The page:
A Journey to the New Normal for Public Transportation
March 30, 2020
In these times of uncertainty, transit agencies need to restore public confidence in their systems. Riders are worried about unsanitary conditions and being near potentially contagious people. Coronavirus has caused riders to feel unsafe in a way they will not soon forget. It’s more important than ever for agencies to stay in touch with passengers and to continuously learn what’s on their mind. To get citizens back onboard, mass transit must be perceived as safe to use again.
Grouping people together on transit vehicles and moving them safely to their destination doesn’t work in a pandemic. Experts promote social-distancing as the best-known strategy to keep safe from coronavirus and for now, the government recommends avoiding public transportation. The result? Ridership has plummeted, with some transits reporting a 90% decline in riders and farebox revenue. Things will get better but how will transits get these riders to return?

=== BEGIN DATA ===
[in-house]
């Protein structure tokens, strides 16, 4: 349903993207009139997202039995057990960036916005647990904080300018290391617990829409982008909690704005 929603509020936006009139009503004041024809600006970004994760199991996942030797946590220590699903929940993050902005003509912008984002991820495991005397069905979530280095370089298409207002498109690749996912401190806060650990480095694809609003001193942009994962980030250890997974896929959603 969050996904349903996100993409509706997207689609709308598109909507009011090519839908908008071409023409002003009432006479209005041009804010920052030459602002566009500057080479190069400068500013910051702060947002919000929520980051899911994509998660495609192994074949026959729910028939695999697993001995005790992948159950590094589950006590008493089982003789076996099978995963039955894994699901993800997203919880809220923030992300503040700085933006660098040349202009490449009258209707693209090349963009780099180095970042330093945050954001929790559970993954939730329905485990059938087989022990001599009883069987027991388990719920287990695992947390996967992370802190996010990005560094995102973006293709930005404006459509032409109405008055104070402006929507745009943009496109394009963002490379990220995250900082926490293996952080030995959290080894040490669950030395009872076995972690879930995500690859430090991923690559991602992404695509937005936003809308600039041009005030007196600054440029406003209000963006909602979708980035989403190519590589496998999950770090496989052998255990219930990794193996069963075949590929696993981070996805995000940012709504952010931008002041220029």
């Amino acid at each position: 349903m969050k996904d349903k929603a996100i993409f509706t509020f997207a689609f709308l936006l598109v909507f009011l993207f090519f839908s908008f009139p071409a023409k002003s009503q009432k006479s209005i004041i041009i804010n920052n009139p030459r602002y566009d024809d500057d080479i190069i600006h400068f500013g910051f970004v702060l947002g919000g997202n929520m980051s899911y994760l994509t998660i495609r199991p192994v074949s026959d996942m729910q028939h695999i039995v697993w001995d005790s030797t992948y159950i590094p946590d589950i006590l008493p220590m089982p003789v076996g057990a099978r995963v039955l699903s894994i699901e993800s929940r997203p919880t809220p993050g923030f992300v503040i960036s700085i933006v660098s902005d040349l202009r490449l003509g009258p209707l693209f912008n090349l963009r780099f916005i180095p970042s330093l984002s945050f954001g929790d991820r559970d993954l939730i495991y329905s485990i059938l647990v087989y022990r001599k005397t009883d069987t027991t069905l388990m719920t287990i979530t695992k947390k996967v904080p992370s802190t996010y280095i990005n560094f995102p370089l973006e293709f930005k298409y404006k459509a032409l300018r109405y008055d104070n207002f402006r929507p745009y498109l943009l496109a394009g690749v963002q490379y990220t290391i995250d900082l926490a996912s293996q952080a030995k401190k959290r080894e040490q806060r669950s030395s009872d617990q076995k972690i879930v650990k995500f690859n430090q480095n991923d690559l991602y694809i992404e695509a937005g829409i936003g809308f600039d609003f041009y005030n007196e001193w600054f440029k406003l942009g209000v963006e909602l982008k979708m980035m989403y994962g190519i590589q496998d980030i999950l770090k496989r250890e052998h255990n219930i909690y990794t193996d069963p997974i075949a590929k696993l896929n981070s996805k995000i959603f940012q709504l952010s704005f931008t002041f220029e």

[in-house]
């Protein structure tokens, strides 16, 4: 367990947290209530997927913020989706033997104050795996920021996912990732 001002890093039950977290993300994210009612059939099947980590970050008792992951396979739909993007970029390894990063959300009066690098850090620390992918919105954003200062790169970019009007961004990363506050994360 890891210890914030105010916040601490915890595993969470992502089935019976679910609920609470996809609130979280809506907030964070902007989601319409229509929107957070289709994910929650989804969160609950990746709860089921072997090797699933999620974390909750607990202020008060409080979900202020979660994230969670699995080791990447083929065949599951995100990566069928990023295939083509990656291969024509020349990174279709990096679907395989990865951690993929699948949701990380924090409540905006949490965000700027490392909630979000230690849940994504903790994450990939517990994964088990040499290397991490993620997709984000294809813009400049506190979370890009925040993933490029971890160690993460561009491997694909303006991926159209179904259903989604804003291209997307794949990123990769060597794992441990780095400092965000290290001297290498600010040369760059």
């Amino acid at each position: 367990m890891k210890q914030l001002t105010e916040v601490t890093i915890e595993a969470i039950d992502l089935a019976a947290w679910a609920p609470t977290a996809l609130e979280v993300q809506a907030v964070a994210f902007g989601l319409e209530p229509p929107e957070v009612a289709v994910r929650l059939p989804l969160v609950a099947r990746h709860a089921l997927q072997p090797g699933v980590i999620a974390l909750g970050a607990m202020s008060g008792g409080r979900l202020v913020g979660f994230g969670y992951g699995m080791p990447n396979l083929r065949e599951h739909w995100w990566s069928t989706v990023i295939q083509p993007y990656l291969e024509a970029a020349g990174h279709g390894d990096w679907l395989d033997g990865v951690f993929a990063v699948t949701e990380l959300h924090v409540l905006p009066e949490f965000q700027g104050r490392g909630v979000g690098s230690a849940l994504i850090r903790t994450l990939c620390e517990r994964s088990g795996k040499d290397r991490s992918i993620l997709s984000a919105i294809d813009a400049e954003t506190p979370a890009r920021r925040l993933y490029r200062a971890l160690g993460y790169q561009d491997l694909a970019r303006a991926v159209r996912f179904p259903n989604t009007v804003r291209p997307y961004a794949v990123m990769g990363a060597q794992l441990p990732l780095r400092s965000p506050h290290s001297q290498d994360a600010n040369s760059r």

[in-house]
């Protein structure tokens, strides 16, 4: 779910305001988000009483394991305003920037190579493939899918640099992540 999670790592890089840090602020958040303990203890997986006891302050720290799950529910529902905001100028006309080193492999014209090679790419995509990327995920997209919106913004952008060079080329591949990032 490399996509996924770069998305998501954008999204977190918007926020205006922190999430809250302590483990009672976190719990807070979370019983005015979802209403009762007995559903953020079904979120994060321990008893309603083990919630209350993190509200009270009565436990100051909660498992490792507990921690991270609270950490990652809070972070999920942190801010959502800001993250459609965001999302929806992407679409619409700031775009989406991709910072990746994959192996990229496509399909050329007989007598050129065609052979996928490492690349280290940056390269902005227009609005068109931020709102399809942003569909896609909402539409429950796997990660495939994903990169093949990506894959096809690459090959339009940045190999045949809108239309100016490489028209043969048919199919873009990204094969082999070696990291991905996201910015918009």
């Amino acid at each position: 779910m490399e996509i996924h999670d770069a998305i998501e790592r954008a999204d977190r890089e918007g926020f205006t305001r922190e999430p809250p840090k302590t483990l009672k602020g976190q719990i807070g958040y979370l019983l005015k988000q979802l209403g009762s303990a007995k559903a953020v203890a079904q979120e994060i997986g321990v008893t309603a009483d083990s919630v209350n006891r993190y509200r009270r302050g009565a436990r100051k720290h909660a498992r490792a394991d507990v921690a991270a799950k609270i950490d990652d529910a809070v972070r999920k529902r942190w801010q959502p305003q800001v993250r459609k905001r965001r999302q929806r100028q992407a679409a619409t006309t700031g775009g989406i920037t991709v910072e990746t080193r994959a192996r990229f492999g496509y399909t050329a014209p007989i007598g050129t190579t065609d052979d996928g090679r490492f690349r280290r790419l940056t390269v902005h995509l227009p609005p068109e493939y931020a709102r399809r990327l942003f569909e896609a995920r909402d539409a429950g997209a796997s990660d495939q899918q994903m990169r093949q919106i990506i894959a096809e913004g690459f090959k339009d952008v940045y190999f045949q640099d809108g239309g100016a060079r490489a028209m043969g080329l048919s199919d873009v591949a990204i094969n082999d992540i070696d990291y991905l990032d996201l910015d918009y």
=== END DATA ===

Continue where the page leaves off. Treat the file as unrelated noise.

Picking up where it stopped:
Transit agencies had ridership declines before the pandemic. Between 2016 and 2017, ridership declined in 31 of the nation’s 35 largest metropolitan areas. Uber and other travel options are often cited as to why people were leaving public transportation. But the perception of safety also played an important role.
LA Metro conducts extensive surveys with passengers, such as their Summer 2017 survey. Participants identified safety as one of their top concerns about Metro rail and buses. Concerns about safety appeared to stem from a combination of their personal experiences, and stories about crime passed from person-to-person by word of mouth. Previous bus & rail riders who no longer use the service reported safety on buses and safety on rail as unsatisfactory.
When riders are unhappy they want to tell someone, but how will they communicate their fears and complaints? People don’t want to make phone calls; calls are indiscrete and time-consuming. If passengers publicly post to social media, the reputation of the transit agency gets damaged. It’s best to provide a way for riders to submit concerns immediately and privately to the transit agency. Using a See Something Say Something app or similar functionality built into an e-ticketing app on their phone is ideal. Making it easy for riders to communicate concerns directly to the agency is an essential part of the journey toward restoring confidence, ridership, and farebox revenue.
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